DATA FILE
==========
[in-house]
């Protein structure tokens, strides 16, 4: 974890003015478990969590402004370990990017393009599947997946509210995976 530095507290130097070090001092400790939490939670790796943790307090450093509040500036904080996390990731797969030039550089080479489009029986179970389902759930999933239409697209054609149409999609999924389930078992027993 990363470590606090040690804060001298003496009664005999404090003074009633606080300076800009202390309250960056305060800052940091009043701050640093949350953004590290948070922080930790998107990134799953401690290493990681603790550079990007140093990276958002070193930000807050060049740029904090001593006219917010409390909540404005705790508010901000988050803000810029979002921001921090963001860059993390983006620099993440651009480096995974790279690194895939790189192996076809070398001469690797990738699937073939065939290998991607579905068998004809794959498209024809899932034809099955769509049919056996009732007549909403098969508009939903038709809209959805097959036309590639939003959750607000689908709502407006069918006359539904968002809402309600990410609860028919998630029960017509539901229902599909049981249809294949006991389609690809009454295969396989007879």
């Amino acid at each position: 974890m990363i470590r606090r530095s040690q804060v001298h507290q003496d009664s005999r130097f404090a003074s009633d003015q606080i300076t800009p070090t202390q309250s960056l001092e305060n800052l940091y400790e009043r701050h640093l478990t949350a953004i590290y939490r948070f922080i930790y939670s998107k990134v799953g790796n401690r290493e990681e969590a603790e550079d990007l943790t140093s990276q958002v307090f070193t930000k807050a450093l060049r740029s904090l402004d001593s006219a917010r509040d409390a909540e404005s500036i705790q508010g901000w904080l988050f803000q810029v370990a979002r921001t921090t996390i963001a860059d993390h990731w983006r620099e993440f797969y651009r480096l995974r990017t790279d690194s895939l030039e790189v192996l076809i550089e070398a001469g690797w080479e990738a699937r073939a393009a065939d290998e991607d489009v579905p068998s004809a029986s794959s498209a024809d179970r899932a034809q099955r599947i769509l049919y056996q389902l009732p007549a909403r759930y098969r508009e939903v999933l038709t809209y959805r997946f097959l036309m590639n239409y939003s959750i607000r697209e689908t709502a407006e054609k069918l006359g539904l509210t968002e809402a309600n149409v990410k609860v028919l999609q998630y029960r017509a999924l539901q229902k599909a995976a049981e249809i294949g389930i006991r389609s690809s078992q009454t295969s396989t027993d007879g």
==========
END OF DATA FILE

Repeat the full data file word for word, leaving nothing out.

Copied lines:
[in-house]
């Protein structure tokens, strides 16, 4: 974890003015478990969590402004370990990017393009599947997946509210995976 530095507290130097070090001092400790939490939670790796943790307090450093509040500036904080996390990731797969030039550089080479489009029986179970389902759930999933239409697209054609149409999609999924389930078992027993 990363470590606090040690804060001298003496009664005999404090003074009633606080300076800009202390309250960056305060800052940091009043701050640093949350953004590290948070922080930790998107990134799953401690290493990681603790550079990007140093990276958002070193930000807050060049740029904090001593006219917010409390909540404005705790508010901000988050803000810029979002921001921090963001860059993390983006620099993440651009480096995974790279690194895939790189192996076809070398001469690797990738699937073939065939290998991607579905068998004809794959498209024809899932034809099955769509049919056996009732007549909403098969508009939903038709809209959805097959036309590639939003959750607000689908709502407006069918006359539904968002809402309600990410609860028919998630029960017509539901229902599909049981249809294949006991389609690809009454295969396989007879």
């Amino acid at each position: 974890m990363i470590r606090r530095s040690q804060v001298h507290q003496d009664s005999r130097f404090a003074s009633d003015q606080i300076t800009p070090t202390q309250s960056l001092e305060n800052l940091y400790e009043r701050h640093l478990t949350a953004i590290y939490r948070f922080i930790y939670s998107k990134v799953g790796n401690r290493e990681e969590a603790e550079d990007l943790t140093s990276q958002v307090f070193t930000k807050a450093l060049r740029s904090l402004d001593s006219a917010r509040d409390a909540e404005s500036i705790q508010g901000w904080l988050f803000q810029v370990a979002r921001t921090t996390i963001a860059d993390h990731w983006r620099e993440f797969y651009r480096l995974r990017t790279d690194s895939l030039e790189v192996l076809i550089e070398a001469g690797w080479e990738a699937r073939a393009a065939d290998e991607d489009v579905p068998s004809a029986s794959s498209a024809d179970r899932a034809q099955r599947i769509l049919y056996q389902l009732p007549a909403r759930y098969r508009e939903v999933l038709t809209y959805r997946f097959l036309m590639n239409y939003s959750i607000r697209e689908t709502a407006e054609k069918l006359g539904l509210t968002e809402a309600n149409v990410k609860v028919l999609q998630y029960r017509a999924l539901q229902k599909a995976a049981e249809i294949g389930i006991r389609s690809s078992q009454t295969s396989t027993d007879g």